Quantity Limits in Healthcare

Maggie Shi (The University of Chicago - Harris School of Public Policy)

October 6, 2023, 11:00–12:30

Room Auditorium 4

Public Economics Seminar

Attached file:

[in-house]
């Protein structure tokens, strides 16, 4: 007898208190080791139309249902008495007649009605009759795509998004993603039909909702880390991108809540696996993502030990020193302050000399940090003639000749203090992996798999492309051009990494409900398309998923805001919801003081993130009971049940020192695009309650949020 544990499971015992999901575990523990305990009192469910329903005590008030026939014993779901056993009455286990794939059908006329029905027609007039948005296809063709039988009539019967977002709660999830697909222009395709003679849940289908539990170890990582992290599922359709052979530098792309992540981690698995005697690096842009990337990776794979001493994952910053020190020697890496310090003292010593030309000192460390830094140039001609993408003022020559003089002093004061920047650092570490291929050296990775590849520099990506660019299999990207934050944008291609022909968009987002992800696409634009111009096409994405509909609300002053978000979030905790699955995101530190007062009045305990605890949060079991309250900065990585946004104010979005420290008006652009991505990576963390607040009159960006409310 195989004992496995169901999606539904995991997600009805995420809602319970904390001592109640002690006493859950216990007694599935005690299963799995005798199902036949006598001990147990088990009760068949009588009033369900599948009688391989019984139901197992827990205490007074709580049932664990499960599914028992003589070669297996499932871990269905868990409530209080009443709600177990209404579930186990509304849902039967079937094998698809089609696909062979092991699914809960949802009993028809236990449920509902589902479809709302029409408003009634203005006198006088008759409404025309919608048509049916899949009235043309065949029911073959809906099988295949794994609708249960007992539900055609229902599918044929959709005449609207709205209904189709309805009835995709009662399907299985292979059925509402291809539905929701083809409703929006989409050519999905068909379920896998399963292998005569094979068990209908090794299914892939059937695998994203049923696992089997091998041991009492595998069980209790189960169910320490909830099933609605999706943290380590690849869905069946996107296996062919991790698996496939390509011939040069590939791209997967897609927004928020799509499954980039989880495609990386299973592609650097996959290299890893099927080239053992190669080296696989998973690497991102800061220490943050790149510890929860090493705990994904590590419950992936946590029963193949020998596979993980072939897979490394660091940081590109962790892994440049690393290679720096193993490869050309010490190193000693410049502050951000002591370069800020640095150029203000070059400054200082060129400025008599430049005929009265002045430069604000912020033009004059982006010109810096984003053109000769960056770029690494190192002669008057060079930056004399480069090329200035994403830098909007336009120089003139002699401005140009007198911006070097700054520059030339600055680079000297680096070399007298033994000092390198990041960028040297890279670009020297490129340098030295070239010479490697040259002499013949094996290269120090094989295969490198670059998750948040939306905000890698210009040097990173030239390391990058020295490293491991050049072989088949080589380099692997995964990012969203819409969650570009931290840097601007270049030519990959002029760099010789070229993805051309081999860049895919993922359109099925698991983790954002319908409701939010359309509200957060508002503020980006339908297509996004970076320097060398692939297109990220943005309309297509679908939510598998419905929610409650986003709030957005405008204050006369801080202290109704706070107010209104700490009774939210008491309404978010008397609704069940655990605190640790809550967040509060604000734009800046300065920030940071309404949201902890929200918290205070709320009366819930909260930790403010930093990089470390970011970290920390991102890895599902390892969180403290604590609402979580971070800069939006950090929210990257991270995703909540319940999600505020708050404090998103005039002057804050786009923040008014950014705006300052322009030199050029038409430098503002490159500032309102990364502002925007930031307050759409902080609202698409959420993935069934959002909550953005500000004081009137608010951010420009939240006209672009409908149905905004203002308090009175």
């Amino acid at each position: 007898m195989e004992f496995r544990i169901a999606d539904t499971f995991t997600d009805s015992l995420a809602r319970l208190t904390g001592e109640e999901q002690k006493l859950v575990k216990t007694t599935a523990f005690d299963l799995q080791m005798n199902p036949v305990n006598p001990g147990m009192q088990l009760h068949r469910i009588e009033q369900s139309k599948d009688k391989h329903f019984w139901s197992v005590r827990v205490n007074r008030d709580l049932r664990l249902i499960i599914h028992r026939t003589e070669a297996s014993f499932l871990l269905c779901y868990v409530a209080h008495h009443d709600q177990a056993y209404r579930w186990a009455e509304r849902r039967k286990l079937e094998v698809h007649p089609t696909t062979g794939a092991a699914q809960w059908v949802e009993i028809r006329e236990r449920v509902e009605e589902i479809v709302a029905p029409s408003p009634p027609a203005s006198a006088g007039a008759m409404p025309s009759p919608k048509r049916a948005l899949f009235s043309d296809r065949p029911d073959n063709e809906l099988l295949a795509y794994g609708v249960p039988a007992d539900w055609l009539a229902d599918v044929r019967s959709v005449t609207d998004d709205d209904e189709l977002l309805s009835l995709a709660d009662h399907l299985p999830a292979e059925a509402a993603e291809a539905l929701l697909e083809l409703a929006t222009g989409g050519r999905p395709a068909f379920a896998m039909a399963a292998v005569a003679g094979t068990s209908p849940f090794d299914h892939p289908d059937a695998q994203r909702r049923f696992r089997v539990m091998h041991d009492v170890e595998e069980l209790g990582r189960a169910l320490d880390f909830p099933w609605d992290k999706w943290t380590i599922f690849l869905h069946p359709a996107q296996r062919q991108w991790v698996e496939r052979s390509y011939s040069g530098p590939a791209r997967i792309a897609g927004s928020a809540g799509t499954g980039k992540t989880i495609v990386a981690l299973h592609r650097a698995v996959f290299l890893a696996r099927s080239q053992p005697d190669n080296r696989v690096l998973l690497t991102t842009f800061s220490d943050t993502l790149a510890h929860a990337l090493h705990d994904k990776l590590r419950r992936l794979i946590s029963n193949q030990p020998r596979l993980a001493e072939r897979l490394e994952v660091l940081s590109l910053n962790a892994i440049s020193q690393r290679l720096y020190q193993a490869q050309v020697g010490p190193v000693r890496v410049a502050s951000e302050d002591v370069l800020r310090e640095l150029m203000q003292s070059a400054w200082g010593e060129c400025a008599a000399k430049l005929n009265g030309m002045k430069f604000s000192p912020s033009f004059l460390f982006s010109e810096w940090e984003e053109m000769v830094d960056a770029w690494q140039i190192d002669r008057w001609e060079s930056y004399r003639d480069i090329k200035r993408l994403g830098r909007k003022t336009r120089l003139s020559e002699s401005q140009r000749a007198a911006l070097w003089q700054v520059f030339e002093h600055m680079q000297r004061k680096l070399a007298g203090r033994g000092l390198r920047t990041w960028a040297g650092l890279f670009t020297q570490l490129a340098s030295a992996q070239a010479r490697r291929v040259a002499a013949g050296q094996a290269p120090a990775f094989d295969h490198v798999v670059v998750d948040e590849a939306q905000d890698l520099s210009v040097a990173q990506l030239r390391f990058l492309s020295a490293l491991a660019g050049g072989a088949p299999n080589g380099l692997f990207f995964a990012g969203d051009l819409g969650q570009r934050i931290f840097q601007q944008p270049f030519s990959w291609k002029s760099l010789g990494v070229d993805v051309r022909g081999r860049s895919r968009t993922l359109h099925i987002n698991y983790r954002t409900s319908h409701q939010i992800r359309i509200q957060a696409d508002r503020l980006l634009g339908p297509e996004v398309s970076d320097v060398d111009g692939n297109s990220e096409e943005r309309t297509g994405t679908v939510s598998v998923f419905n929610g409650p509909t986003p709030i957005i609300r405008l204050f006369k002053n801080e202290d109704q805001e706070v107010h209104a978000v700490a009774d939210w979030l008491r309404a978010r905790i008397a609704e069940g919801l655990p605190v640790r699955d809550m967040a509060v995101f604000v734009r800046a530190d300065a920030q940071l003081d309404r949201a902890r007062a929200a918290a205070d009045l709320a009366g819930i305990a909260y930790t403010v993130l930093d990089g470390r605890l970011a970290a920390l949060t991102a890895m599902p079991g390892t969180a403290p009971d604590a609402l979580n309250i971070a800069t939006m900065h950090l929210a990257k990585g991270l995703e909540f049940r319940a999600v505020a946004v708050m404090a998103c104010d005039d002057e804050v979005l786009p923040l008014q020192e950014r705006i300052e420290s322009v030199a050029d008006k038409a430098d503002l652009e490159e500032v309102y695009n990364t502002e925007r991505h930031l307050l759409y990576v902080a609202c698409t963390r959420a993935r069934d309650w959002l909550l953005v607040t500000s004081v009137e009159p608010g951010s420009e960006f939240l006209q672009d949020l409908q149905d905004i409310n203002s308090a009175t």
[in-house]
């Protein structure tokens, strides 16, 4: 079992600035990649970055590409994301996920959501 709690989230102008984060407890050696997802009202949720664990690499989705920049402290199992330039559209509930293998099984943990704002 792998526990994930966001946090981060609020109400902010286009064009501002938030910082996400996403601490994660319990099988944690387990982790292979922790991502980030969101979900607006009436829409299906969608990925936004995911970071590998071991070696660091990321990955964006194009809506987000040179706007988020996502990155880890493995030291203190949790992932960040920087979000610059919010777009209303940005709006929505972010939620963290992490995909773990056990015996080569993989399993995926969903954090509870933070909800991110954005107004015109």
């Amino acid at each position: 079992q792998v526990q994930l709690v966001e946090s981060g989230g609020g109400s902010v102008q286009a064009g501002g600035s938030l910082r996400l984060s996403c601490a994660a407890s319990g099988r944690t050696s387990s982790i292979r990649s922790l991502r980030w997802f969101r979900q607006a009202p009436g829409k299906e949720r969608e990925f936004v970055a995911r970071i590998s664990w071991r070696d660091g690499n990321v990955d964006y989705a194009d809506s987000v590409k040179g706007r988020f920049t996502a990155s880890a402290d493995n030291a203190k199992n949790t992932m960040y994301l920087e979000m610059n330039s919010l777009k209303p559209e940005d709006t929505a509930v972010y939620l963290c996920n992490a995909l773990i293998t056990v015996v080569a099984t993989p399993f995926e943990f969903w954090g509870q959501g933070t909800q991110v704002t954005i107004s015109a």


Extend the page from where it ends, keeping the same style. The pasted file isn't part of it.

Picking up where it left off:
Public programs often delegate spending decisions to agents with private incentives to overspend. One way to mitigate this is to institute a quantity limit prohibiting or restricting spending above a cap. This paper considers the efficacy of using quantity limits for health care in the context of a large public health insurance program in the United States. “Hard” limits, which restrict all spending above the cap, reduce spending twice as much as “soft” limits, which allow exceptions for high-need patients. While the motivation of allowing for these exceptions is to screen out low-need patients but preserve care for high-need ones, soft limits appear to worsen targeting relative to having no limit. After a soft limit is introduced, high-need patients are no more likely to receive care above the cap than low-need ones. Instead, the exceptions process rewards patients who go to larger providers, who have greater administrative capacity and are more adept at getting around the cap. Further, we find that the savings from a soft limit deteriorate relatively quickly, dropping by over half within three years. This is driven by adaption by smaller providers, who become more adept at bypassing the cap. We show that providers learn from past attempts to go above the cap. Our results highlight the pitfalls of using quantity limits to curb overspending when the cost to bypass them varies across agents, and when agents can learn over time how to bypass them. (with Ashvin Gandhi (UCLA).)